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The gap between average people and and the majority of successful people isnt that significant. While there are some individuals who are born with incredibly high IQs, monetizable skills, or magnetic personalities that allow them to move up in life, and there are some who simply got lucky, most people arent that far apart from one another, and the differences are largely controllable anyone can become somebody.

What do successful people do that makes the difference? Its not that theyre taking huge risks or making decisions that are massively different than yours, like attending one university over another, pursuing a certain career field, learning a specific language, or building connections with powerful people. These are big things, and while these choices and activities may play a role, the real answer is theyre doing a few small things well.

Who is the most successful person you know? Chances are you can name several things theyve done, but youre focusing on the big accomplishments theyve made. This is a master list of the small things highly successful people are doing on a regular basis to achieve success.

1. They prioritize productivity over busyness

Tim Ferriss, entrepreneur and author of The 4-Hour Work Week, is famous for stating that most things in life make no difference. We are so inundated with the idea that being busy is good that we prioritize it over everything else even productivity. Ferriss labels most busyness as a form of mental laziness and indiscriminate action.

We know that activity does not equal productivity, and busyness does not equal business, productivity coach Grace Marshall says. But theres still something incredibly seductive about being busy. Because being busy feels productive.

Successful people know this and pursue productivity over busyness, even if productivity doesnt feel as busy as it should.

2. They get up early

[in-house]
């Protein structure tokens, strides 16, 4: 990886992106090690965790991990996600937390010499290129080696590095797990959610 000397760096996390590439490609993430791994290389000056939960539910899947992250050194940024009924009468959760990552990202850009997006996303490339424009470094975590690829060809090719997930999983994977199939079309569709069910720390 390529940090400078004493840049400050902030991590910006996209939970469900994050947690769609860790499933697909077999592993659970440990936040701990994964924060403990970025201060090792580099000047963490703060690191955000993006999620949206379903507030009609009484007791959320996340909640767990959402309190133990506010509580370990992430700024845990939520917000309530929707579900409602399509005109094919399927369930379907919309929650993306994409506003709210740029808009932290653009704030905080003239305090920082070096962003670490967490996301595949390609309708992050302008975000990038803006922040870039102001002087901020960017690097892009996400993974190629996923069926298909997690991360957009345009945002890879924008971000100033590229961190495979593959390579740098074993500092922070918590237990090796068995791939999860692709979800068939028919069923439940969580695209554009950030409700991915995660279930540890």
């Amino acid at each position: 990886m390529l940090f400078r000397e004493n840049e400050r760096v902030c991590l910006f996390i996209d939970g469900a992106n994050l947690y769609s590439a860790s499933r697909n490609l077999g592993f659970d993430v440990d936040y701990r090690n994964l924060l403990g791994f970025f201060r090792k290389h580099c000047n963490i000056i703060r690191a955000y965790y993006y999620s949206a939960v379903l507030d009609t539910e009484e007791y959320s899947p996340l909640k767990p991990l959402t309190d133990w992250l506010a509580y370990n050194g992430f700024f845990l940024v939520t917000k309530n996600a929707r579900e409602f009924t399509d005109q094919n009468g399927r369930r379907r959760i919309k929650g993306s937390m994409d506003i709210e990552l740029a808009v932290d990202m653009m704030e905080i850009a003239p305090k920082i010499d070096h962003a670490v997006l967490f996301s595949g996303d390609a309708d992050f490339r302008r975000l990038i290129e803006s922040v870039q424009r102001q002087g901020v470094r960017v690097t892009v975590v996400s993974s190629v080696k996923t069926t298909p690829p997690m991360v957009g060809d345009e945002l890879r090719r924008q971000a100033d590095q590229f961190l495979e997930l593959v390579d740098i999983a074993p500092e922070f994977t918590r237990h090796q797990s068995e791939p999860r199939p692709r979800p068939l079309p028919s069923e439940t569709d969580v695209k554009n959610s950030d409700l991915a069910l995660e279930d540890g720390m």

The saying that the early bird gets the worm is just that, a saying right? Not so. Successful people do tend to get up earlier than the rest of the population, which shows there is truth to this oft-repeated mantra. According to a study conducted by Christopher Randler, a biology professor at the University of Education in Heidelberg, Germany, and published in the Journal of Applied Social Psychology, early birds do better in business than night owls.

They tend to get better grades in school, which gets them into better colleges which then leads to better job opportunities, Randler notes. Morning people also anticipate problems and try to minimize them. Theyre proactive.

How early should you wake up? That depends on other factors, but its a good idea to give yourself between one and two hours of undistracted time in the morning before having to get the kids ready, rush off to work, or get involved in your daily busyness.

3. They look good

Successful people tend to have good appearance or at least they think they do! There are numerous studies which suggest that our perceived appearance directly affects our level of confidence in social and business settings. In other words, when I was a teenager and my father used to tell me the way I dressed affected how I behaved, he was on to something.

Putting on formal clothes makes us feel powerful, and that changes the basic way we see the world, says Abraham Rutchick, lead author on a study that looked at how business attire has a psychological impact on the confidence of the individual.